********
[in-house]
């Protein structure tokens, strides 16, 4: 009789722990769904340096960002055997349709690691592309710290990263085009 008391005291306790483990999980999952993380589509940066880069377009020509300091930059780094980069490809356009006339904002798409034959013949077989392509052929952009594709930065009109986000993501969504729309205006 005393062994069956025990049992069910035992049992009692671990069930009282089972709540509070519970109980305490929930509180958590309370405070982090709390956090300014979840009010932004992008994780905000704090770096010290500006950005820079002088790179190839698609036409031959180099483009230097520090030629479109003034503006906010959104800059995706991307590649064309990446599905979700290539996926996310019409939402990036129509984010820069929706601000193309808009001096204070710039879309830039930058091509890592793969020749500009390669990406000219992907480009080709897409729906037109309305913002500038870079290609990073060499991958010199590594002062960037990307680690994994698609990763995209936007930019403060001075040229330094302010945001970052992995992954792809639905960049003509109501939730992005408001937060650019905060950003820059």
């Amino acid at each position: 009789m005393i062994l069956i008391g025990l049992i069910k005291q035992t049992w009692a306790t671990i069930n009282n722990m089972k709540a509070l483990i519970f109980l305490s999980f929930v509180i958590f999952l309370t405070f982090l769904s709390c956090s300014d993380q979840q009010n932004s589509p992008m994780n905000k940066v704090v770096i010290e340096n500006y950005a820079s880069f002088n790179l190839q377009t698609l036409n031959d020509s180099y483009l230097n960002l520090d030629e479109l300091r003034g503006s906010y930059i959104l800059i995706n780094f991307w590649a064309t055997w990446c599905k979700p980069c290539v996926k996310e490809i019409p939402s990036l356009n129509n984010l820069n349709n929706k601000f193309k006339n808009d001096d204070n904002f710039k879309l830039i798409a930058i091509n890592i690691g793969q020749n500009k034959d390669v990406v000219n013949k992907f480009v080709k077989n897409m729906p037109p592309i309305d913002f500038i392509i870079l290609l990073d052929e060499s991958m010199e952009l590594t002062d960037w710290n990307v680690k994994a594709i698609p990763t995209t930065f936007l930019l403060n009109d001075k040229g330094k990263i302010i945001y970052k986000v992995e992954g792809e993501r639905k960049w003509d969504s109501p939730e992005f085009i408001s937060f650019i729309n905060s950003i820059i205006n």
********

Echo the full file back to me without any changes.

[in-house]
């Protein structure tokens, strides 16, 4: 009789722990769904340096960002055997349709690691592309710290990263085009 008391005291306790483990999980999952993380589509940066880069377009020509300091930059780094980069490809356009006339904002798409034959013949077989392509052929952009594709930065009109986000993501969504729309205006 005393062994069956025990049992069910035992049992009692671990069930009282089972709540509070519970109980305490929930509180958590309370405070982090709390956090300014979840009010932004992008994780905000704090770096010290500006950005820079002088790179190839698609036409031959180099483009230097520090030629479109003034503006906010959104800059995706991307590649064309990446599905979700290539996926996310019409939402990036129509984010820069929706601000193309808009001096204070710039879309830039930058091509890592793969020749500009390669990406000219992907480009080709897409729906037109309305913002500038870079290609990073060499991958010199590594002062960037990307680690994994698609990763995209936007930019403060001075040229330094302010945001970052992995992954792809639905960049003509109501939730992005408001937060650019905060950003820059």
């Amino acid at each position: 009789m005393i062994l069956i008391g025990l049992i069910k005291q035992t049992w009692a306790t671990i069930n009282n722990m089972k709540a509070l483990i519970f109980l305490s999980f929930v509180i958590f999952l309370t405070f982090l769904s709390c956090s300014d993380q979840q009010n932004s589509p992008m994780n905000k940066v704090v770096i010290e340096n500006y950005a820079s880069f002088n790179l190839q377009t698609l036409n031959d020509s180099y483009l230097n960002l520090d030629e479109l300091r003034g503006s906010y930059i959104l800059i995706n780094f991307w590649a064309t055997w990446c599905k979700p980069c290539v996926k996310e490809i019409p939402s990036l356009n129509n984010l820069n349709n929706k601000f193309k006339n808009d001096d204070n904002f710039k879309l830039i798409a930058i091509n890592i690691g793969q020749n500009k034959d390669v990406v000219n013949k992907f480009v080709k077989n897409m729906p037109p592309i309305d913002f500038i392509i870079l290609l990073d052929e060499s991958m010199e952009l590594t002062d960037w710290n990307v680690k994994a594709i698609p990763t995209t930065f936007l930019l403060n009109d001075k040229g330094k990263i302010i945001y970052k986000v992995e992954g792809e993501r639905k960049w003509d969504s109501p939730e992005f085009i408001s937060f650019i729309n905060s950003i820059i205006n």